Detroit, 1984: Richard Wershe Sr. (Matthew McConaughey), street-smart, low-life dealer in illegal guns, shares plans for the future with 14-year-old son, Ricky (Richie Merritt). “All you’ve got to have is a vision,” he says. “You and I are going to open a video store — not one, but dozens.” They’ll need money, of course, so Ricky will join his father and sell guns to street criminals and other buyers. “Make ‘em believe they can’t have AK-47s without silencers,” he tells Ricky. That’s the beginning of Ricky’s downward spiral, leading to a life sentence in prison for drug crimes before he is 18 years old. (That’s not a spoiler — it’s a main point of this gritty, true-life drama.)
How does Ricky become a drug informant for the FBI? How does this lead to arrest for possession of cocaine? How does a teenager get life in prison for non-violent drug crimes? For answers, see “White Boy Rick,” a true story.
Matthew McConaughey and newcomer Richie Merritt are convincing as father and son in this single-parent dysfunctional family. They look for legal and illegal ways out of poverty. “Things are not going to get better, dad,” says Ricky. “Are you happy with who you are?” When Ricky infiltrates a drug gang for the FBI, his father says, “These guys you’re hanging around with, you’re going to get in too deep.” (He’s right, as it turns out.) Father and son also worry about Ricky’s older sister, Dawn, well-played by Bel Powley. She, too, cares for her family, but she’s addicted to drugs and runs away with her boyfriend, as her mother did. “You don’t look so good, Dawn,” Ricky says later. “Maybe you should think about coming home. I miss you.”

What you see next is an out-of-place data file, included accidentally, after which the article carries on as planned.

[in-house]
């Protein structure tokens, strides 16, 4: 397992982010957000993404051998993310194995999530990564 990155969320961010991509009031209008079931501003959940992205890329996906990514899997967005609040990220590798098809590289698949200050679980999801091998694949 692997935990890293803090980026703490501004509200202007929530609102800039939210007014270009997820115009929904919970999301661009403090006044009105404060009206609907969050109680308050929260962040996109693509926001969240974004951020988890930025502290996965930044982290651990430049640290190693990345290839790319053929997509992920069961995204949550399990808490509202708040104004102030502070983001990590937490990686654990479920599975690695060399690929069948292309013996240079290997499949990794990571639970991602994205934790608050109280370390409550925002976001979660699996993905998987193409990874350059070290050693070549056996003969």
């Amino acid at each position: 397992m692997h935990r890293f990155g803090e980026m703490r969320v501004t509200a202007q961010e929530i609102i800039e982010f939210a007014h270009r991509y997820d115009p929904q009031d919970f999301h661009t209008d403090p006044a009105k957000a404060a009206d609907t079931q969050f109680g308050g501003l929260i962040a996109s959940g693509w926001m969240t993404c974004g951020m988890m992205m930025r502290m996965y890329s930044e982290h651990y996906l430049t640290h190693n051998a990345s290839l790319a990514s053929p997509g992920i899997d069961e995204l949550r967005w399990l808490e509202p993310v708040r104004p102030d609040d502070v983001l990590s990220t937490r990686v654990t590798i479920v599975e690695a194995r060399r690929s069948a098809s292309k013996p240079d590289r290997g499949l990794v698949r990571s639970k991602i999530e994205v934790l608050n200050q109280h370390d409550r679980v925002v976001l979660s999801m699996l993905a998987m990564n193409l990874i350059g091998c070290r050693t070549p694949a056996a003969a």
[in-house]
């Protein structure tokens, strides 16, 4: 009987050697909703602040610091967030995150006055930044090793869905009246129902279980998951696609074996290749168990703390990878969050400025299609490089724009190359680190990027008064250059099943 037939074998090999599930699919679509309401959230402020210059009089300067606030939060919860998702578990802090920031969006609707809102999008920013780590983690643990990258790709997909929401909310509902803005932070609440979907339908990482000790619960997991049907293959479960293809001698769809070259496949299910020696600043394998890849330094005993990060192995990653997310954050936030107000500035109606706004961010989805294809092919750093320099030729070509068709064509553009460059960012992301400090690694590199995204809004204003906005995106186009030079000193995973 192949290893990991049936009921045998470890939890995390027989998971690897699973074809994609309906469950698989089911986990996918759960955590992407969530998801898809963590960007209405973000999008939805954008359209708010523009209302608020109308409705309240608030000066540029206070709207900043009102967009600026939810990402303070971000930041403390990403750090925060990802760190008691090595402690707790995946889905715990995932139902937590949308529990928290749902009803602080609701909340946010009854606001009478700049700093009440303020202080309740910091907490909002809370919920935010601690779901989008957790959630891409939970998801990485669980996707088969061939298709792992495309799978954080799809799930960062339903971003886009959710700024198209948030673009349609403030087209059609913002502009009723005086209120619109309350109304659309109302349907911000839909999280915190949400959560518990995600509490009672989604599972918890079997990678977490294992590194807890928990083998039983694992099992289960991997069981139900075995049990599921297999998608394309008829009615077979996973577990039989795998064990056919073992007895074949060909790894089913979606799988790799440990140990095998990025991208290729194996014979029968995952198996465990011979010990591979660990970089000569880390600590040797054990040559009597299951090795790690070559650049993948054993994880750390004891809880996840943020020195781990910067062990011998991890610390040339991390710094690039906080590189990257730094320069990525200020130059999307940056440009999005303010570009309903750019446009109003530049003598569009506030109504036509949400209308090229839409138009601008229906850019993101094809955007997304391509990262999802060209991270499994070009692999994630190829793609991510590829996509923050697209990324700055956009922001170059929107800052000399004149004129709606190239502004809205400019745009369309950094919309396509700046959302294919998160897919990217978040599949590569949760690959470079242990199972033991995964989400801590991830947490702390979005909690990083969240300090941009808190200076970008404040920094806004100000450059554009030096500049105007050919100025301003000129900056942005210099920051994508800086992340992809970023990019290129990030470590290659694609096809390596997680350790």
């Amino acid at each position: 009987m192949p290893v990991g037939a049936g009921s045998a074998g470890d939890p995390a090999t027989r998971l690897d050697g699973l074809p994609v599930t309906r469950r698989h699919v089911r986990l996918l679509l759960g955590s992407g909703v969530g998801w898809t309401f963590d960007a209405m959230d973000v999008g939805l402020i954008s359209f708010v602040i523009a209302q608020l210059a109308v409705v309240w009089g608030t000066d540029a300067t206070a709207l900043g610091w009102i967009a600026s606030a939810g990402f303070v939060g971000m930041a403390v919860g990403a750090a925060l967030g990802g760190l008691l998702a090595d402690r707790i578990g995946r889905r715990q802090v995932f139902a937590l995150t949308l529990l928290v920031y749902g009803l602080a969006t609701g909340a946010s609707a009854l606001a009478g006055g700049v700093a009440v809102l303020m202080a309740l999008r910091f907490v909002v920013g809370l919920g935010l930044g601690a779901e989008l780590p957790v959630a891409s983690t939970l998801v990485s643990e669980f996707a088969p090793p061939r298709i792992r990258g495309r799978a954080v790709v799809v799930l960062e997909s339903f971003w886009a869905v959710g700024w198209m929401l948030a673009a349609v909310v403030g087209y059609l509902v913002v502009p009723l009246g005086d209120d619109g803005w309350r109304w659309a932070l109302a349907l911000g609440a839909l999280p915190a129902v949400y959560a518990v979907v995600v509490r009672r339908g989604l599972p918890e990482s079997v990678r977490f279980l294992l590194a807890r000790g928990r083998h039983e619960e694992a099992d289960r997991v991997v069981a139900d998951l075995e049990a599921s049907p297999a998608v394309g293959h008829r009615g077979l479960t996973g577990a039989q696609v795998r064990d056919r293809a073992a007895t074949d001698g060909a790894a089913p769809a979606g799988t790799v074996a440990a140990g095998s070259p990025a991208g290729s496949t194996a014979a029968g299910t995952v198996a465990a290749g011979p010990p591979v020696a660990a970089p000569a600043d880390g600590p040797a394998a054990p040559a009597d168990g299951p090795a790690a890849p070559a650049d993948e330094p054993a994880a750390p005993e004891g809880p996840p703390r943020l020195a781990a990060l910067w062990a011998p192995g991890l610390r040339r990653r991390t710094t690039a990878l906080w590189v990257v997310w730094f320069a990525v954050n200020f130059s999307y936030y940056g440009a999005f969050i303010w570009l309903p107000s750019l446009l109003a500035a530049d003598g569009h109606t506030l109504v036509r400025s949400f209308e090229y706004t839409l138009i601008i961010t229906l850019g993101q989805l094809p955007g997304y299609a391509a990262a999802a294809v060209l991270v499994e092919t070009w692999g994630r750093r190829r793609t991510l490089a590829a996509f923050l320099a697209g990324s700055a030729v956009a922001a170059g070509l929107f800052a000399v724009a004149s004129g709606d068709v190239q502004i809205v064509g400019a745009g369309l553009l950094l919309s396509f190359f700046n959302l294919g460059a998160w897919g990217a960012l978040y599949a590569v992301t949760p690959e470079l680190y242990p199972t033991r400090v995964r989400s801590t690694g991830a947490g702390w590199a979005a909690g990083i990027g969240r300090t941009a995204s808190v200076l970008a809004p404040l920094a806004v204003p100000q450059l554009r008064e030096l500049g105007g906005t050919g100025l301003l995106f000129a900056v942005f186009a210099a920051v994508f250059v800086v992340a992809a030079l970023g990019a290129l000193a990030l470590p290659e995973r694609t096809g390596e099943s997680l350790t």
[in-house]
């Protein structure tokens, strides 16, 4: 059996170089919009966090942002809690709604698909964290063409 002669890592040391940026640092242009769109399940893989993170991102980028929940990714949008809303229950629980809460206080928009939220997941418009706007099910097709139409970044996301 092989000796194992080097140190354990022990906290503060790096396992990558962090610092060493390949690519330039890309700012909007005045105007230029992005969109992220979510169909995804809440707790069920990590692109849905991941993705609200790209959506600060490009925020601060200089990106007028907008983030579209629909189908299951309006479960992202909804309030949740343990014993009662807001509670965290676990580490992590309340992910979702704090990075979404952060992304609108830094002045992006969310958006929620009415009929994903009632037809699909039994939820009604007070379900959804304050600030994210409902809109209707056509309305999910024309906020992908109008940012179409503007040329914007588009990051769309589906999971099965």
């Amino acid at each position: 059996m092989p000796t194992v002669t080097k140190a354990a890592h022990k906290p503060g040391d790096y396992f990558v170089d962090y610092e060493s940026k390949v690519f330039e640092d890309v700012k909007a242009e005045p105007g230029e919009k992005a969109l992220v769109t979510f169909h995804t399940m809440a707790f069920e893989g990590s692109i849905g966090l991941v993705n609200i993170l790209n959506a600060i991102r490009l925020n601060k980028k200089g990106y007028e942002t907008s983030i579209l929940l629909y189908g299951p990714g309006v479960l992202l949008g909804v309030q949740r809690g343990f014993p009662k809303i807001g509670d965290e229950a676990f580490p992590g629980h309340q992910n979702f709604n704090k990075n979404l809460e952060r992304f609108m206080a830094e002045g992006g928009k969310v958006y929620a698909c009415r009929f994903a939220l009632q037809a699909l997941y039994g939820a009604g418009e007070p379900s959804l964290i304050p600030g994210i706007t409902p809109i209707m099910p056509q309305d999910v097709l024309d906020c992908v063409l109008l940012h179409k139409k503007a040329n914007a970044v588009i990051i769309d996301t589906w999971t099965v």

Others in the cast include Jennifer Jason Leigh and Rory Cochrane as FBI agents Snyder and Byrd. “Controlled buys is what we want you to do,” they say to Ricky, offering $200 for each buy. “$300,” says Ricky. Bryan Tyree Henry is Detroit PD detective Jackson. RJ Cyler is Rudell “Boo” Curry, Ricky’s best friend. Jonathan Majors is Boo’s father, Johnny “Lil Man” Curry. Piper Laurie and Bruce Dern have cameos.
“White Boy Rick” is a crime drama, based, as they say in Hollywood, on a true story. Directed by Yann Demange, from a script by Andy Weiss, Logan and Noah Miller, it’s the cautionary tale of Richard Wershe Jr., Detroit teenager, sentenced to life in prison for possession, with intention to distribute, of 8 kilos of cocaine. It’s the take-away from WBR: Do what Ricky does and lose 30 years of your life to minimum-sentencing laws, created during the “war on drugs.”
Rated R for pervasive language, drugs, violence, sex and brief nudity, “White Boy Rick” runs 110 minutes. Difficult to follow, but a compelling story.
Lesson from “White Boy Rick,”
A cautionary tale:
If you do what he did,
Like him, you’ll land in jail.